Mongolia: Nomadic Pastoralists, their Livestock, and their Landscape
Fig. 12 Herd of sheep in the Middle Gobi
3. Livestock Herding
Herding is central to the economy of Mongolia. Livestock keeping provides food, transportation for humans and goods, clothing, items of exchange for the marketplace, and fuel for cooking and heating. Approximately 100,000 families care for their herds on Mongolia's 300 million acres of pastureland.
The geography and climate of a particular region determine which combination of animals is raised there.
Geography and ecology are important factors that impact the density of livestock and the species selected to graze in a particular area. Ecological factors that influence the utilization of land by herders include: climate, distribution of forage plants, distribution of saline soil, and water supply.
Mongolia has five ecological regions:
Each region is defined by rainfall, dominant vegetation type, and topography. Dominant forage plants for livestock include species of Orostachys, Cobresia, Koeleria, Artemesia (wormwood), Poa (grasses), Agropyron (steppe wheat grasses), Cyperacea (sedges) and Festuca spp (fescue grass).
Areas that are very rocky (Fig. 12) and lack fertile soil have sparse vegetation for grazing, so these regions support smaller, more dispersed herds. Valleys tend to have the deepest soils and the most fertile grazing land.
Fig. 13 Bactrian camels in the Gobi
Saline soils help provide the necessary dietary salt for the animals. Camels thrive in the most saline areas and they do best when their food includes the halophytic plants that grow there (Fig. 13).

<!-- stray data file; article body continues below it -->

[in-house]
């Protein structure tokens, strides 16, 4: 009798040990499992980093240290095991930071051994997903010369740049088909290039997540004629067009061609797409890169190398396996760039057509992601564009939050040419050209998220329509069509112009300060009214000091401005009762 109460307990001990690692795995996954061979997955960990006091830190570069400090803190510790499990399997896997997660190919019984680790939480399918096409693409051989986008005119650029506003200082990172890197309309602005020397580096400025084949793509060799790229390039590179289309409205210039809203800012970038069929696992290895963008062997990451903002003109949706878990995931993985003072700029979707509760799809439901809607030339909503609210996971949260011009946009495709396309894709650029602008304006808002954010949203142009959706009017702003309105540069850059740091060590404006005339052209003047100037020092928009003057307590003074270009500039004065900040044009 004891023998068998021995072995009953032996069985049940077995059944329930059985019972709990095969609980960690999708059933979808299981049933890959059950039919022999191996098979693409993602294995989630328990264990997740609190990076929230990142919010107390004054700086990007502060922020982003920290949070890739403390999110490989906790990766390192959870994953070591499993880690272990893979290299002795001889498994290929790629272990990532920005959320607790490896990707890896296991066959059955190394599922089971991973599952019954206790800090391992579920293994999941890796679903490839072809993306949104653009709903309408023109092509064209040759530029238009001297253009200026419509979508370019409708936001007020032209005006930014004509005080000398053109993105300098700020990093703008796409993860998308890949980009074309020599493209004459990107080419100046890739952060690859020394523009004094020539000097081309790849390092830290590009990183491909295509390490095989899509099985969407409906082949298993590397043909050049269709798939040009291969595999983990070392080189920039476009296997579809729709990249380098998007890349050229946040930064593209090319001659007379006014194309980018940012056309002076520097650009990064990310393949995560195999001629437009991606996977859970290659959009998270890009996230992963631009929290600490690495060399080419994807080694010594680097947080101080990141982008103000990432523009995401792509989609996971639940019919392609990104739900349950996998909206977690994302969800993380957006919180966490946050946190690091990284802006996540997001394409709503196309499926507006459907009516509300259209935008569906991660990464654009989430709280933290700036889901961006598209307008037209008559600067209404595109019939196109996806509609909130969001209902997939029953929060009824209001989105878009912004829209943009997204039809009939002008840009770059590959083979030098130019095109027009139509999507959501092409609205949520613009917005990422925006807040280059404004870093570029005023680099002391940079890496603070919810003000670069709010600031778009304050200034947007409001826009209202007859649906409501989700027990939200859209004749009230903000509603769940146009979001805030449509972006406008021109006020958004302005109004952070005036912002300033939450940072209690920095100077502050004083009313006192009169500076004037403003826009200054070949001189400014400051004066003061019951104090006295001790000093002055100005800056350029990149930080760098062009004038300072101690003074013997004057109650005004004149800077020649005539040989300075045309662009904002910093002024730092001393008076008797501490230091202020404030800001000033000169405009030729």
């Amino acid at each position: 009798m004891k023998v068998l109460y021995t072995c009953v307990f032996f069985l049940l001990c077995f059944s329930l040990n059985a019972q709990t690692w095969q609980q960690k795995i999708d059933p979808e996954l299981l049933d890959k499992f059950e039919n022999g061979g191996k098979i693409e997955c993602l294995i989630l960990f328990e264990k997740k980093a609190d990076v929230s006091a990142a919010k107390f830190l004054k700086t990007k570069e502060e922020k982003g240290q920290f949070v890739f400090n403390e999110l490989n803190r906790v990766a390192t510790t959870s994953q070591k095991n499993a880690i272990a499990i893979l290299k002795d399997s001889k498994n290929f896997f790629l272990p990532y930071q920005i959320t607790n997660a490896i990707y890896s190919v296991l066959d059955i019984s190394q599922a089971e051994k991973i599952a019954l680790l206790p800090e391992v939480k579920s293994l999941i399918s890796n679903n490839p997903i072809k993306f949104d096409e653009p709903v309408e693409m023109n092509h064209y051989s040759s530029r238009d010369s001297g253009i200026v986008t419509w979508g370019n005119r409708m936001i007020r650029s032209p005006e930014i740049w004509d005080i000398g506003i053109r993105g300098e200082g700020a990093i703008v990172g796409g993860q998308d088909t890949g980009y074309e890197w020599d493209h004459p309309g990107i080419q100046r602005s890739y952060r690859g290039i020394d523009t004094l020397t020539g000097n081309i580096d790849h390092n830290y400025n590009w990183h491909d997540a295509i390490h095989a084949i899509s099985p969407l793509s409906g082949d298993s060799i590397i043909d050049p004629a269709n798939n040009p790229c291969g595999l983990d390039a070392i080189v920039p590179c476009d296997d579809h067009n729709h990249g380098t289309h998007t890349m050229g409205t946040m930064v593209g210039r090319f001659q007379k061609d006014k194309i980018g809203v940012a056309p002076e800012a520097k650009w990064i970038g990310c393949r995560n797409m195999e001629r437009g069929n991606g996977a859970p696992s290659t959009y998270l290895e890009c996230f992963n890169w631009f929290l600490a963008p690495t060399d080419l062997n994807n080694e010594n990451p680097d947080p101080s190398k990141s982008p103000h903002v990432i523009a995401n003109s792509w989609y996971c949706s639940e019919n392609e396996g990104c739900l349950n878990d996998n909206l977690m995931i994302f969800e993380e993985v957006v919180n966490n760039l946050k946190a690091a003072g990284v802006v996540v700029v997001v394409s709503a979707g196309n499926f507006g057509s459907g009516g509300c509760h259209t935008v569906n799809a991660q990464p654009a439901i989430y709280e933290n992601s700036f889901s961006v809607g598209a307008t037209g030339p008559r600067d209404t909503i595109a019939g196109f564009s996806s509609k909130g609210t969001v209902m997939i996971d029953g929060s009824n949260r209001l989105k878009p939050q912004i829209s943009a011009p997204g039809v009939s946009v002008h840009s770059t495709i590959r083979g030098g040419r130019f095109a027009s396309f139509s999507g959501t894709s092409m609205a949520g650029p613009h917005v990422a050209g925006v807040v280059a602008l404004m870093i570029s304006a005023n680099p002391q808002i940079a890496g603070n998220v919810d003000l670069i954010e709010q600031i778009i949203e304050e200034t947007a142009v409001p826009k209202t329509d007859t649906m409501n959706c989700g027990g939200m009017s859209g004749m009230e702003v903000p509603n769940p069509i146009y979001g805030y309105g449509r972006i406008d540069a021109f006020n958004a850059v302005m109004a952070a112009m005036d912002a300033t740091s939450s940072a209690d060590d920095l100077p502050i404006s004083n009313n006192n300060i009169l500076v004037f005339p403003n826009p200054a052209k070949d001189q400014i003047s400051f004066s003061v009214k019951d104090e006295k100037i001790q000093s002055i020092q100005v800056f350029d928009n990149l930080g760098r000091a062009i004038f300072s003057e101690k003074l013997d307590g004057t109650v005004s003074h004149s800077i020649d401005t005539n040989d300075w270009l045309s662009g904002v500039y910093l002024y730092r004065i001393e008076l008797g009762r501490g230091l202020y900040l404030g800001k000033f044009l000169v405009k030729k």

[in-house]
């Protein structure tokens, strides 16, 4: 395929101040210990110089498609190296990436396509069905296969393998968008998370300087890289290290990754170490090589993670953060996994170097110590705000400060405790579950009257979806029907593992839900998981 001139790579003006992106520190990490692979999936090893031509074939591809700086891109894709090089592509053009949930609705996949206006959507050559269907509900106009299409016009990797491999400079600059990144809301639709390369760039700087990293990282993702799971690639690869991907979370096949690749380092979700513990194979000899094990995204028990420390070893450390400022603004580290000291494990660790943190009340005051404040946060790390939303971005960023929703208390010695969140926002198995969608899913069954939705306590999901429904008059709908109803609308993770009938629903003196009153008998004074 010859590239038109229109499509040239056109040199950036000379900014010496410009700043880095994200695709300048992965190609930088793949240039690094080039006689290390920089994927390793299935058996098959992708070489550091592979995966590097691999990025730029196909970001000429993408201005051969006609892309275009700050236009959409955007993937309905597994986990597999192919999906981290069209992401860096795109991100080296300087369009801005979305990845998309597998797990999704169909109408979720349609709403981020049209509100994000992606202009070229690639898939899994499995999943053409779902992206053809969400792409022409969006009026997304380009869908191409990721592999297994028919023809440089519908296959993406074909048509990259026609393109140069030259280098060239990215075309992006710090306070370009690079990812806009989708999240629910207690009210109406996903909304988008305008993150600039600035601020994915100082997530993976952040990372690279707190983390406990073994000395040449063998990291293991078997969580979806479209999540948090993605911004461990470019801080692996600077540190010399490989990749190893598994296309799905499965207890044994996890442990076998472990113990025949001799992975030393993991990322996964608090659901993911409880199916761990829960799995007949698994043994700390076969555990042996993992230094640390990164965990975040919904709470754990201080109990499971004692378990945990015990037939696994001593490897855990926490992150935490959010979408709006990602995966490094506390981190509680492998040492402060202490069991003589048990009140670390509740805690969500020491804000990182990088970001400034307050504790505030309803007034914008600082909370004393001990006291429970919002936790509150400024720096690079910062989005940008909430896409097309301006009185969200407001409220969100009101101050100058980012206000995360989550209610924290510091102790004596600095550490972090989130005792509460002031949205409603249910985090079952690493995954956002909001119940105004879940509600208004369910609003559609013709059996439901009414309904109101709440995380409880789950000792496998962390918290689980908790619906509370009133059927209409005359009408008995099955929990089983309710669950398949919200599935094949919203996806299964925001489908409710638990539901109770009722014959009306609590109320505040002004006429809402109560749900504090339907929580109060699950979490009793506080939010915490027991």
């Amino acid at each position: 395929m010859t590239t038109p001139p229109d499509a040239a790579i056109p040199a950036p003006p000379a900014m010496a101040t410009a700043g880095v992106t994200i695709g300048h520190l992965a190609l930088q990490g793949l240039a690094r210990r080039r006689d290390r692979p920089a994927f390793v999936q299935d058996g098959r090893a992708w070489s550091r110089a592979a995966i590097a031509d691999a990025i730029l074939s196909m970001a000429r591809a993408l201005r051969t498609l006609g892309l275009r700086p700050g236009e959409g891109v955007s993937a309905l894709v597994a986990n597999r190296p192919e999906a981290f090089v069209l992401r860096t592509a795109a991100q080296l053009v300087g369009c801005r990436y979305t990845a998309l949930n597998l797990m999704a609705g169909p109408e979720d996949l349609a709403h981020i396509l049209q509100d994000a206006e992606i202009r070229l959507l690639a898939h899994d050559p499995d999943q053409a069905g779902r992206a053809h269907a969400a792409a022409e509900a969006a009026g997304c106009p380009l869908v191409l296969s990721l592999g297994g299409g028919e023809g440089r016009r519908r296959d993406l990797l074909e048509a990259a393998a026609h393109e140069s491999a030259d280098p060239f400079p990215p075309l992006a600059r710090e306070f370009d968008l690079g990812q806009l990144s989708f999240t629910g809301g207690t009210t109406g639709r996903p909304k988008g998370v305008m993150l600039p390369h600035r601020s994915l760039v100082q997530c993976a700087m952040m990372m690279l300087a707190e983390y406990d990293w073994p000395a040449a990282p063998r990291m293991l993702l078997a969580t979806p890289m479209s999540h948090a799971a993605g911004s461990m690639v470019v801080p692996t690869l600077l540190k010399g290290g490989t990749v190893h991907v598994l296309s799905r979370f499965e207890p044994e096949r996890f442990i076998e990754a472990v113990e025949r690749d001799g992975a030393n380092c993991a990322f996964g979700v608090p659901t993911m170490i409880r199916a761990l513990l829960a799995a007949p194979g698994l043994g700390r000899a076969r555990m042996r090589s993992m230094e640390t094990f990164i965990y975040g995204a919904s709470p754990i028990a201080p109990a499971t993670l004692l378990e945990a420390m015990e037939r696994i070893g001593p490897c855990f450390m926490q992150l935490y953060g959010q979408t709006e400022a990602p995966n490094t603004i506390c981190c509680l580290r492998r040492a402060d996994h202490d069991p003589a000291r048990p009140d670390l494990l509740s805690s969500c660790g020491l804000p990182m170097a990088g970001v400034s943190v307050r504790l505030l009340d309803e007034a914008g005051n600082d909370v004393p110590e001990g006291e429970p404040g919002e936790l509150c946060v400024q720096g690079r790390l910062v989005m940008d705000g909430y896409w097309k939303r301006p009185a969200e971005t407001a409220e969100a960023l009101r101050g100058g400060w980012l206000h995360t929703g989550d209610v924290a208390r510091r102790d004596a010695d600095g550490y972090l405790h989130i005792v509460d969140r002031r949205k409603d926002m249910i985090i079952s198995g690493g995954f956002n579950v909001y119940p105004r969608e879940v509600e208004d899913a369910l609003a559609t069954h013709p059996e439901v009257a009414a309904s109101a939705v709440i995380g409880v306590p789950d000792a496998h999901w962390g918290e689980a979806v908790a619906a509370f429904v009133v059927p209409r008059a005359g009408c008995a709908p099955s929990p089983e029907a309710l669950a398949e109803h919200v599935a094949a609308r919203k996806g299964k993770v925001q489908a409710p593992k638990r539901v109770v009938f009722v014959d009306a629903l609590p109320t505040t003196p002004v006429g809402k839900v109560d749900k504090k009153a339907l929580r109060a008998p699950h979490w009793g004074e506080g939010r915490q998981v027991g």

Elevation is very important in terms of the placement of seasonal camps. The best spring pasturage is typically on the south face of a mountain between middle altitude and the foothills.
Access to water is most important in the summer (Fig. 14), but biting insects such as mosquitoes, midges, and horseflies tend to hover near water sources, so summer pasturage tends to be on high ground adjacent to rivers and lakes. For this reason, herders spend much of the summer near the mountain crests where there is fresh pasture and wind to reduce the problems with insects. However, in the Khangai and Khentii Mountains, the deep-lying areas and foothills are preferred for summer camps. Despite its low annual precipitation, the country has high levels of surface (lakes and streams) and ground (springs) water. Because of the short summers and severe winters, some rivers remain frozen until June. Rivers and lakes can serve as useful boundaries, especially in the geographically uniform steppe region. The Orkhon is the longest river in Mongolia.